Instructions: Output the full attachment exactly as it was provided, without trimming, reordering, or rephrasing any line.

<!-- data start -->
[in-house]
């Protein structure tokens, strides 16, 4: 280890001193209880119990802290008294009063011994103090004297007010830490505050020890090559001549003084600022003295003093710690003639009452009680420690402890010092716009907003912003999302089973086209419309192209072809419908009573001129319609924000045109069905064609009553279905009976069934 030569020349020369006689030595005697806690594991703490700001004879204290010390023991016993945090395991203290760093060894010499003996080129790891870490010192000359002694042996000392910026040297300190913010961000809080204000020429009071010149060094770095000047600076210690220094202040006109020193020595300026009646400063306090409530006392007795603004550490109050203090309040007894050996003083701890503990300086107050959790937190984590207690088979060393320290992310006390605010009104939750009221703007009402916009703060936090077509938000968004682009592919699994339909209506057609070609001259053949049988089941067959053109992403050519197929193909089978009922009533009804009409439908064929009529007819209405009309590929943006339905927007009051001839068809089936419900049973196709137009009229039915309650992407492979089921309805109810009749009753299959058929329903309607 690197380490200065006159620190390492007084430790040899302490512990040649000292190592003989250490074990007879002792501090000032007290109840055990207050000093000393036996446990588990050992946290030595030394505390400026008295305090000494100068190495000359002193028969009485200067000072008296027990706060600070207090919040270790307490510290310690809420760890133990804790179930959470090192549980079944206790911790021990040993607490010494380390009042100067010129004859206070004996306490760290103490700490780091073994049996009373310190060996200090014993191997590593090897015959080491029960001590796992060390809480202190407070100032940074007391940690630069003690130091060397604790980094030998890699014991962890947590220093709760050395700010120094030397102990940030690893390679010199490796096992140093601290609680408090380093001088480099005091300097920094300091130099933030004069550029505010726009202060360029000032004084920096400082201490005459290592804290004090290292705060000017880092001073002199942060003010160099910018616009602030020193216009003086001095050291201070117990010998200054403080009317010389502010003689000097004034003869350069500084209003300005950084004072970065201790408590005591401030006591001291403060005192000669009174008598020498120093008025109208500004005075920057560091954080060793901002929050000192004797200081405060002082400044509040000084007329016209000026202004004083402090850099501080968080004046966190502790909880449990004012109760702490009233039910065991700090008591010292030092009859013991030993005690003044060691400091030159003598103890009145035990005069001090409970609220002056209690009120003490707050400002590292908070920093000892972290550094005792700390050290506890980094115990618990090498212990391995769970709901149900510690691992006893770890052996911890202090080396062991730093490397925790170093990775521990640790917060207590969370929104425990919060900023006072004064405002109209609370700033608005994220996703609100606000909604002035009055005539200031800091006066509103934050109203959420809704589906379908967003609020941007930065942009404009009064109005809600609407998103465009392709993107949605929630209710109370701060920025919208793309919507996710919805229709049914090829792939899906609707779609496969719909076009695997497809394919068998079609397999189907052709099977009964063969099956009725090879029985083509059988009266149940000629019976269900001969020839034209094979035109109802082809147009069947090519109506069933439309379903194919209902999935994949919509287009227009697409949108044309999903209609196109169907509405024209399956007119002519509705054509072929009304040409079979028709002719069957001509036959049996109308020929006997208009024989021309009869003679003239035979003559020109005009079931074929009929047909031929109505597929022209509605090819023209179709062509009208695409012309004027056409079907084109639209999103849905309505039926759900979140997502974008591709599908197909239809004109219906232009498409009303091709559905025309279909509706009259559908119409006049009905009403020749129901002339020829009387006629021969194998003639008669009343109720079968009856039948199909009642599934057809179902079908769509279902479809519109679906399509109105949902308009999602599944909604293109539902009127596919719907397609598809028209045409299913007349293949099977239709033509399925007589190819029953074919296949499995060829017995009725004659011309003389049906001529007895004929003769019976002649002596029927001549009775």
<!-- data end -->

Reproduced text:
[in-house]
């Protein structure tokens, strides 16, 4: 280890001193209880119990802290008294009063011994103090004297007010830490505050020890090559001549003084600022003295003093710690003639009452009680420690402890010092716009907003912003999302089973086209419309192209072809419908009573001129319609924000045109069905064609009553279905009976069934 030569020349020369006689030595005697806690594991703490700001004879204290010390023991016993945090395991203290760093060894010499003996080129790891870490010192000359002694042996000392910026040297300190913010961000809080204000020429009071010149060094770095000047600076210690220094202040006109020193020595300026009646400063306090409530006392007795603004550490109050203090309040007894050996003083701890503990300086107050959790937190984590207690088979060393320290992310006390605010009104939750009221703007009402916009703060936090077509938000968004682009592919699994339909209506057609070609001259053949049988089941067959053109992403050519197929193909089978009922009533009804009409439908064929009529007819209405009309590929943006339905927007009051001839068809089936419900049973196709137009009229039915309650992407492979089921309805109810009749009753299959058929329903309607 690197380490200065006159620190390492007084430790040899302490512990040649000292190592003989250490074990007879002792501090000032007290109840055990207050000093000393036996446990588990050992946290030595030394505390400026008295305090000494100068190495000359002193028969009485200067000072008296027990706060600070207090919040270790307490510290310690809420760890133990804790179930959470090192549980079944206790911790021990040993607490010494380390009042100067010129004859206070004996306490760290103490700490780091073994049996009373310190060996200090014993191997590593090897015959080491029960001590796992060390809480202190407070100032940074007391940690630069003690130091060397604790980094030998890699014991962890947590220093709760050395700010120094030397102990940030690893390679010199490796096992140093601290609680408090380093001088480099005091300097920094300091130099933030004069550029505010726009202060360029000032004084920096400082201490005459290592804290004090290292705060000017880092001073002199942060003010160099910018616009602030020193216009003086001095050291201070117990010998200054403080009317010389502010003689000097004034003869350069500084209003300005950084004072970065201790408590005591401030006591001291403060005192000669009174008598020498120093008025109208500004005075920057560091954080060793901002929050000192004797200081405060002082400044509040000084007329016209000026202004004083402090850099501080968080004046966190502790909880449990004012109760702490009233039910065991700090008591010292030092009859013991030993005690003044060691400091030159003598103890009145035990005069001090409970609220002056209690009120003490707050400002590292908070920093000892972290550094005792700390050290506890980094115990618990090498212990391995769970709901149900510690691992006893770890052996911890202090080396062991730093490397925790170093990775521990640790917060207590969370929104425990919060900023006072004064405002109209609370700033608005994220996703609100606000909604002035009055005539200031800091006066509103934050109203959420809704589906379908967003609020941007930065942009404009009064109005809600609407998103465009392709993107949605929630209710109370701060920025919208793309919507996710919805229709049914090829792939899906609707779609496969719909076009695997497809394919068998079609397999189907052709099977009964063969099956009725090879029985083509059988009266149940000629019976269900001969020839034209094979035109109802082809147009069947090519109506069933439309379903194919209902999935994949919509287009227009697409949108044309999903209609196109169907509405024209399956007119002519509705054509072929009304040409079979028709002719069957001509036959049996109308020929006997208009024989021309009869003679003239035979003559020109005009079931074929009929047909031929109505597929022209509605090819023209179709062509009208695409012309004027056409079907084109639209999103849905309505039926759900979140997502974008591709599908197909239809004109219906232009498409009303091709559905025309279909509706009259559908119409006049009905009403020749129901002339020829009387006629021969194998003639008669009343109720079968009856039948199909009642599934057809179902079908769509279902479809519109679906399509109105949902308009999602599944909604293109539902009127596919719907397609598809028209045409299913007349293949099977239709033509399925007589190819029953074919296949499995060829017995009725004659011309003389049906001529007895004929003769019976002649002596029927001549009775």